Because there’s the more pressing concern. If we do get sick, we risk passing along our sickness to others, to the elderly, to people with compromised immune systems, to babies. When we make willing sacrifices, we must be sure that we’re the ones who will suffer, not other people. Deliberately exposing oneself to potentially fatal disease, and possibly spreading it . . . you know, maybe just put a pea in your shoe, instead, or say the rosary on your knees.

So maybe you’re convinced that, for practical and ethical reasons, it does make more sense to avoid drinking from a communal cup. But something about it still feels off. It’s very hard to shake the feeling that, even as we acknowledge it’s possible to transmit germs through the Eucharist, surely it’s still somehow more spiritually elevated to dwell only on the pure, holy, and edifying aspects of the sacrament.

But it’s really not. Here is why:

If the Eucharist were only spiritual and edifying, then Christ would be a fool. Why would He bother to become incarnate, if He expected us to pretend He wasn’t? Why would he bother taking on a human flesh, if He wanted us to flutter our eyes politely and pretend His body isn’t a real body?

Being a Catholic is all about the body. It’s all about manning up and admitting that this hunk of meat that is us – whether it’s athletic, soft, withered, paunchy, or bouncing brand-new – is really us. Jesus’ body was really Jesus. Jesus, like us, saw with His googly eyeballs, all stuffed with jellylike vitreous humor; He moved His limbs with the aid of diarthrotic joints and synovial fluid. He had boogers. Remember? “Like us in all things but sin.”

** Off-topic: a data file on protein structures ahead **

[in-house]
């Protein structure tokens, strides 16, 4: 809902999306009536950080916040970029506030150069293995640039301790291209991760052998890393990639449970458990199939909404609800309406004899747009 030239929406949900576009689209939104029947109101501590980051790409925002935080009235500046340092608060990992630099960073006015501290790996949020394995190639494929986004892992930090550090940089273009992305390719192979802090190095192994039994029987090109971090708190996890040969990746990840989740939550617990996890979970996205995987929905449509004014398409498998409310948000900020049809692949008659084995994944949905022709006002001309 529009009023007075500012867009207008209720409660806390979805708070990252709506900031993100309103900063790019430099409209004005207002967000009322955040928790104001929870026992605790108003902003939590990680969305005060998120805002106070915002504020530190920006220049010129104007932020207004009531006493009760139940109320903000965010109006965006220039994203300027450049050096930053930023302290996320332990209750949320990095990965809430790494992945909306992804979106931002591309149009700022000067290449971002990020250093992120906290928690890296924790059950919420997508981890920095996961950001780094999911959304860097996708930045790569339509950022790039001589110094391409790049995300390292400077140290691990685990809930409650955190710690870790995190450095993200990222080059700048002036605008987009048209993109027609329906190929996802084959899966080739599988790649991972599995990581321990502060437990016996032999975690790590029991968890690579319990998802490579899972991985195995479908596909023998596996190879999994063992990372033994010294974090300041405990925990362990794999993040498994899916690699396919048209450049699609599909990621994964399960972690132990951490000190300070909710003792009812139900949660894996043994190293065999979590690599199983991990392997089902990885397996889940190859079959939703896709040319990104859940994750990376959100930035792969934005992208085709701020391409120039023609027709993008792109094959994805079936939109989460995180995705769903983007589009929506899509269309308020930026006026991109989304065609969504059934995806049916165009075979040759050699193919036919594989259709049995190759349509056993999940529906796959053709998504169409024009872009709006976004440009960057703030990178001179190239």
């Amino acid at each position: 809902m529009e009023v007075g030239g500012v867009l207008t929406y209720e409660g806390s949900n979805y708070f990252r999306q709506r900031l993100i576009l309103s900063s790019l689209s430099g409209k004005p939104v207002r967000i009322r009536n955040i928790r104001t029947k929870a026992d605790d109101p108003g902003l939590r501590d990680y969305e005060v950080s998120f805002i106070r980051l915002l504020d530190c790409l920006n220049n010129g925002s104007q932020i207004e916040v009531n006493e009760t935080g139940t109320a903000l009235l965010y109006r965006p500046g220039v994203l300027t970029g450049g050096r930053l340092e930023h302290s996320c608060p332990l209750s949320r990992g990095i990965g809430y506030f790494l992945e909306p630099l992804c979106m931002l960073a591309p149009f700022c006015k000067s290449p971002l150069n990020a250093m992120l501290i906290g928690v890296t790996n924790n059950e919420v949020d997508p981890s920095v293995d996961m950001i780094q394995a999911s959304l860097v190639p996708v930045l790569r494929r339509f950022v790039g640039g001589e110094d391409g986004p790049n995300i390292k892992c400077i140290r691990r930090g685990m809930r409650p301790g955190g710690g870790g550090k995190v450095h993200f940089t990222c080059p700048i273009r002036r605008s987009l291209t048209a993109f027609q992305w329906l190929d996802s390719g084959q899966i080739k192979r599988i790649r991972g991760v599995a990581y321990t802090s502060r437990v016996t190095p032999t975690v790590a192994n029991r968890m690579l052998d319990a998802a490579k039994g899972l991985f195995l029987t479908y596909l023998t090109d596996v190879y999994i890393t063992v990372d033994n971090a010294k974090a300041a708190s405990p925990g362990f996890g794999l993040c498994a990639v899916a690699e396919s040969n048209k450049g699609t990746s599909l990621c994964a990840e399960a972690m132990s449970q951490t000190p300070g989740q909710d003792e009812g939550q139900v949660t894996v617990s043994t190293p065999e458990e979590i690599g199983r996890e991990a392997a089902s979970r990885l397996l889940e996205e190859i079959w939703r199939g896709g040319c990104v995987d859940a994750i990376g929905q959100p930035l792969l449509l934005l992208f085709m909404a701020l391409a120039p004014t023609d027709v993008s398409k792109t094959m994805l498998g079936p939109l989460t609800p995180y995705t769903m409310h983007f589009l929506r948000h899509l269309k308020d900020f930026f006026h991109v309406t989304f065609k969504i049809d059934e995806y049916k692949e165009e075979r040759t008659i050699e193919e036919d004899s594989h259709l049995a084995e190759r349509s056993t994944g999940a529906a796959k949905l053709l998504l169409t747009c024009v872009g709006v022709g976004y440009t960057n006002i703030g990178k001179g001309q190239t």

I have always felt uneasy around the caroling of certain overly lovely traditions: that the baby Jesus, at His birth, filtered through Mary’s hymen like a sunbeam through a window pane; that “Little Lord Jesus, no crying He makes.” Why shouldn’t He cry? I cry.

When I remember that He is really, truly a human, I remember that he really truly understands the burden of being a human. He doesn’t whisk our troubles away, or dazzle us with His divinity to distract us from the real world.  He sees our burden. He stands alongside us and helps us lift it, because He knows that it is real. Because He is real.

Isn’t our faith strange? It would be weird enough if we taught that the Blood of our Savior gave us mystical immunity from the flu. But the truth is even weirder.

What’s weirder still is that what looks all sloshy and purple, and what smells and tastes like something on sale at the Quik-E-Mart, is what will save our souls.

Weirdest of all: Christ is our Brother. His body had germs. His transubstantiated Blood can have germs. If we don’t understand this, we’re in danger of making the Eucharist into something a little bit silly – something removed from us, something utterly beyond our grasp, something nebulous and magical, a magic trick.

But the Eucharist is not magic, it’s better: It’s a miracle. The Eucharist is not removed from the world; it transforms the world.